Wheelchairs for pets are growing in popularity
During lockdown, we’ve been taken aback by the volume of calls we’ve received from owners considering a wheelchair for their dog.
Is it because people are spending more time with their pets and have been forced to confront the reality that they are ageing or becoming less mobile? We know we buried our heads in the sand for some time and were reluctant to admit that Daisy had a problem.
Whether like Daisy, your dog has DM (degenerative myelopathy), another problem, or just old age creeping up, there is no doubt that a dog wheelchair can bring immense benefits.
Let’s face it, when you see your pet in the early stages, still walking but starting to struggle, you may consider euthanasia. No one wants to see a beloved pet suffer, and for some, that may be the correct course of action. Also, financially, it can be a difficult choice as a dog wheelchair is a considerable investment.
Should you consider wheels?
If you are facing this situation and you are undecided, let’s consider some of the pros and cons of taking that step.
Wheels can be a viable option. They give your dog (or cat) back the freedom that they once had to run free, chase their ball, or just potter around sniffing if that’s their thing.
With the correct introduction and encouragement, a dog wheelchair can enhance your pet’s life by giving them back the independence of movement. They can still pee and poop whilst in their chair too.
A dog wheelchair can also give pets a huge mental boost, particularly if they have become frustrated or depressed when they cannot move around as freely as they once could. It is incredible how quickly they adapt to the wheels.
On the negative side, it is true that some pets simply don’t take to dog wheelchairs. We believe that with a little work, and right incentive, most hurdles can be overcome, but of course, each dog is different.
For larger pets, wheelchairs can be less practical for indoor use – the larger the wheelchair, the wider the wheelbase becomes, so doorways and furniture (and your feet!) are difficult to navigate around.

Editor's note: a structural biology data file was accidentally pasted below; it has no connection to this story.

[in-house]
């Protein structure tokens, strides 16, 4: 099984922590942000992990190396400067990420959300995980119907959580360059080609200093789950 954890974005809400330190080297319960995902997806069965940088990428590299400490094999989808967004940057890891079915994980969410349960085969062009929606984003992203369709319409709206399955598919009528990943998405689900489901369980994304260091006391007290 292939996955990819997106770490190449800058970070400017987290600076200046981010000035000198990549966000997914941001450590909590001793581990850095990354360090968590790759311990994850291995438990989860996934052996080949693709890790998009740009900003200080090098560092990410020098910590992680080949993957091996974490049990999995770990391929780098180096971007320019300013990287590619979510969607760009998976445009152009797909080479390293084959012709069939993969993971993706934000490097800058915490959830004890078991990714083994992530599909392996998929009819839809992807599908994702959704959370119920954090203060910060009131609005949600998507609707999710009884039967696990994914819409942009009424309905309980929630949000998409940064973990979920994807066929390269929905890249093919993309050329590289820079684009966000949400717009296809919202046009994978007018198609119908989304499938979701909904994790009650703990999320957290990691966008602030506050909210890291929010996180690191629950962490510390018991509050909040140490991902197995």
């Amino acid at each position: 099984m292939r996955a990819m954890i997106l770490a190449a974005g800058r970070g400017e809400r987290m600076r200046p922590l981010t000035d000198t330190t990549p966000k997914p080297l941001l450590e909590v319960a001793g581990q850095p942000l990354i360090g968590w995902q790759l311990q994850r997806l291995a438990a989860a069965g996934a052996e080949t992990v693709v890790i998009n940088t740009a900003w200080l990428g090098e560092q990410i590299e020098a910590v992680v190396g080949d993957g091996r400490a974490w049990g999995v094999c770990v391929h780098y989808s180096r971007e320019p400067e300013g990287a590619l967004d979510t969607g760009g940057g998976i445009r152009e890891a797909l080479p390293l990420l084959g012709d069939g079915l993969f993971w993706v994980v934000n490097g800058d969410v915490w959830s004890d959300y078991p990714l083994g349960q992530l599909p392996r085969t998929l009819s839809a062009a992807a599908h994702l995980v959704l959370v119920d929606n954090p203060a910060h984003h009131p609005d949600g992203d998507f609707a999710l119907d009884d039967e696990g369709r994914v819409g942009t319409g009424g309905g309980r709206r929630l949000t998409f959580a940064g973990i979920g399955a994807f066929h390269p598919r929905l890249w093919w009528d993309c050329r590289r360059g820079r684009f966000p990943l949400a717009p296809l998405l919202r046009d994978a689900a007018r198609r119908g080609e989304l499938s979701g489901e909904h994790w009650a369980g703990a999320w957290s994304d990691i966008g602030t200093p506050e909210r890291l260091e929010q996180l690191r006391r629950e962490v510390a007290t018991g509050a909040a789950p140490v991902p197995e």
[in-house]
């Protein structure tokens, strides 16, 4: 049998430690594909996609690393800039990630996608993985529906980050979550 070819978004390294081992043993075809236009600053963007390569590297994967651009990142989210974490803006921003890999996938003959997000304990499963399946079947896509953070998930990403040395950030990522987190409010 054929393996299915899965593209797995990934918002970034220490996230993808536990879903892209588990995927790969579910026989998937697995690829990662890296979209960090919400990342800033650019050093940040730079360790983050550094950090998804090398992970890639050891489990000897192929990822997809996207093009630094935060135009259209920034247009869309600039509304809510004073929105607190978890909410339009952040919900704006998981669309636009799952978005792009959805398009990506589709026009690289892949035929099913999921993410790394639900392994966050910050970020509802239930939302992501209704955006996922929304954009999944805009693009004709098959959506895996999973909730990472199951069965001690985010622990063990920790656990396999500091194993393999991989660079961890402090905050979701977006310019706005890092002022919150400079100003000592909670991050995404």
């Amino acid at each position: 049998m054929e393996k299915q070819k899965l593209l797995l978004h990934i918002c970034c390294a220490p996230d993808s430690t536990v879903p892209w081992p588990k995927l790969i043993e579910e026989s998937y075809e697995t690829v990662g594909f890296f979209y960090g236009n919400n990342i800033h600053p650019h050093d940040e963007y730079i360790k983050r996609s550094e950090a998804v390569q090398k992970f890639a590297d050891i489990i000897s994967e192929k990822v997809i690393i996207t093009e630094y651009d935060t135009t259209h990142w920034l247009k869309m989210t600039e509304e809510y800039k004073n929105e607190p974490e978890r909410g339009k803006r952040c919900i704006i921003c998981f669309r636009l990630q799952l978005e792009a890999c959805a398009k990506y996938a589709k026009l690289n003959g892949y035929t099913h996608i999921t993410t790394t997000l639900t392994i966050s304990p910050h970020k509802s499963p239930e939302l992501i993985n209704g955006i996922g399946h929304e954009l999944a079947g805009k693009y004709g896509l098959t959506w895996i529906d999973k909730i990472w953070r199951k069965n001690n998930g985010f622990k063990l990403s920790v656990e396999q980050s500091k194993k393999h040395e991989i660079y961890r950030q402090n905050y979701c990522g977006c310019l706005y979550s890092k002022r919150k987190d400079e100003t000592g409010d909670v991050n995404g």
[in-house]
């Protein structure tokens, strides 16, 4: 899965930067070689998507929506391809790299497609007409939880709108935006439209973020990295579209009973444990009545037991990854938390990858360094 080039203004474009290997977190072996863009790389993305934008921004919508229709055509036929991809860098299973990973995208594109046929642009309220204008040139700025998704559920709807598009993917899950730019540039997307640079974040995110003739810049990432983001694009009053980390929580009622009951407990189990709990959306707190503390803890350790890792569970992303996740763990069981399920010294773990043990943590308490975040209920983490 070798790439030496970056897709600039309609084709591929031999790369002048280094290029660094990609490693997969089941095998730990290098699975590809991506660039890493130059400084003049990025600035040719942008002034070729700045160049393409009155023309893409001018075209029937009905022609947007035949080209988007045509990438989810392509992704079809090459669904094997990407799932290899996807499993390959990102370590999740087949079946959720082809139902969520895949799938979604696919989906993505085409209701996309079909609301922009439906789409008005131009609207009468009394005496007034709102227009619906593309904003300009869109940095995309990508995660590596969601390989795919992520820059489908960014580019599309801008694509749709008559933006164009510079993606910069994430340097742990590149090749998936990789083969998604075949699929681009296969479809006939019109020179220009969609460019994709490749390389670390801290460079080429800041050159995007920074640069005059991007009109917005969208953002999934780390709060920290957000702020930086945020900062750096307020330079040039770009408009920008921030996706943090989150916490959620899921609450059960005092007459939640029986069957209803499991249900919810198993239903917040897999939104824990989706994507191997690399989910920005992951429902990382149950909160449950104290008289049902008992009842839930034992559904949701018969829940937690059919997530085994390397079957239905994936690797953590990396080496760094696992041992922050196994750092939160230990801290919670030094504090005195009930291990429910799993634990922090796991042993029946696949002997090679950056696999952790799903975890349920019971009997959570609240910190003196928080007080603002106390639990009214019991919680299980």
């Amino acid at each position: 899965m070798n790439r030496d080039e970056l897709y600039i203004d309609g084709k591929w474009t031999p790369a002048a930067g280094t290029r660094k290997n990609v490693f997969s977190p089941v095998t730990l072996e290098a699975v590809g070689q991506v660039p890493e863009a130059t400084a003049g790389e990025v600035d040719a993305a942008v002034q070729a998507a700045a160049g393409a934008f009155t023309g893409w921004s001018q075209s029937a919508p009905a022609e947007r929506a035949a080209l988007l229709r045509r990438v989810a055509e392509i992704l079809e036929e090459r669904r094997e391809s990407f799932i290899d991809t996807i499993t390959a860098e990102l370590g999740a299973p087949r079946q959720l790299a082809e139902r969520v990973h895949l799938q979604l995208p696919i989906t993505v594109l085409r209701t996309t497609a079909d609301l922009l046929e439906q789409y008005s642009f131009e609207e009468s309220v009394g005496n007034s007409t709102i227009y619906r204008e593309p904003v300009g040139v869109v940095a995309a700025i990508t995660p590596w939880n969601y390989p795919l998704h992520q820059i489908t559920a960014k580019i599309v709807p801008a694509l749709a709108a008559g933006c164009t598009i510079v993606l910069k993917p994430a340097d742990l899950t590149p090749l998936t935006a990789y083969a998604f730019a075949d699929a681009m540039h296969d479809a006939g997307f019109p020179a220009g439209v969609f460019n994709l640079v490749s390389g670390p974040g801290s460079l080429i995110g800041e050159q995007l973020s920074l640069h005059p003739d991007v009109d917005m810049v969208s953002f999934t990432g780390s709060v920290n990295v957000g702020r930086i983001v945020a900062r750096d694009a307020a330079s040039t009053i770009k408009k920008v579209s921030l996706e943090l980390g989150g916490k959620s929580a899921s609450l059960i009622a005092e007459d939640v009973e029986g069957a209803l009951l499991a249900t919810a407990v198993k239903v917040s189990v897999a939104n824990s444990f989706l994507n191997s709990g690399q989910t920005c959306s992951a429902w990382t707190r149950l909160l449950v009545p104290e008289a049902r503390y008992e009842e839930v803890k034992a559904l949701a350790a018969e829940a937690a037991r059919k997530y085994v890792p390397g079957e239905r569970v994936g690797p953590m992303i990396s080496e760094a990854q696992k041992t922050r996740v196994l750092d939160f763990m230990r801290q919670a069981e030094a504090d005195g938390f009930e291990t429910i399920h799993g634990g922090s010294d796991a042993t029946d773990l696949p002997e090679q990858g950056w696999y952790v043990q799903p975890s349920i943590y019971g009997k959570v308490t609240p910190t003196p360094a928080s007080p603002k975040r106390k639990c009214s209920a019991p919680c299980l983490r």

You should also consider how you will lift your pet in and out of their wheelchair. Technique is everything, but even so, your dog may be heavy and need to be manoeuvred into place. Additional accessories may be needed to help you (such as harness that can be fitted onto your dog first, before clipping straight into the wheelchair frame).
Think about the terrain on which the dog wheelchair will be used. Long grass or large obstacles will make it more difficult for your pet to move around, and you may need to choose a less hazardous route when out and about.
Do your research
Before you make your decision, think about what you want your dog’s wheelchair to do for them. Do some research, and talk to other owners who have taken the plunge. They will be the first to tell you the highs and the lows of wheelchair life, and talking about their experiences can really help you.
When one of our GSDs, Blitz, was diagnosed with DM, dog wheelchairs were not a very accessible option. He was happy when he was around us, but he would have loved to be mobile again.
By the time Daisy was diagnosed 8 years later, dog wheelchairs were becoming more prevalent. We were sceptical of them, and unsure whether Daisy would be willing, but we are so glad we gave one a try. Daisy was gifted nearly two years of happy ramblings with her wheelchairs, chasing her beloved Puller. Even when she could no longer run after it, walking around the field with it clamped firmly between her jaws was enough to put a smile on her face!
Daisy’s wheelchair journey:
From a happy new Walkin’ Wheels dog wheelchair user:
“It has been great to see our dog have some quality of life back. We can’t get her out every day, but when we, can she loves it.”
“I was worried she wouldn’t take to it as she has always been scared of most things (she doesn’t even like squeaky toys) but as soon as we put it on her she was off”.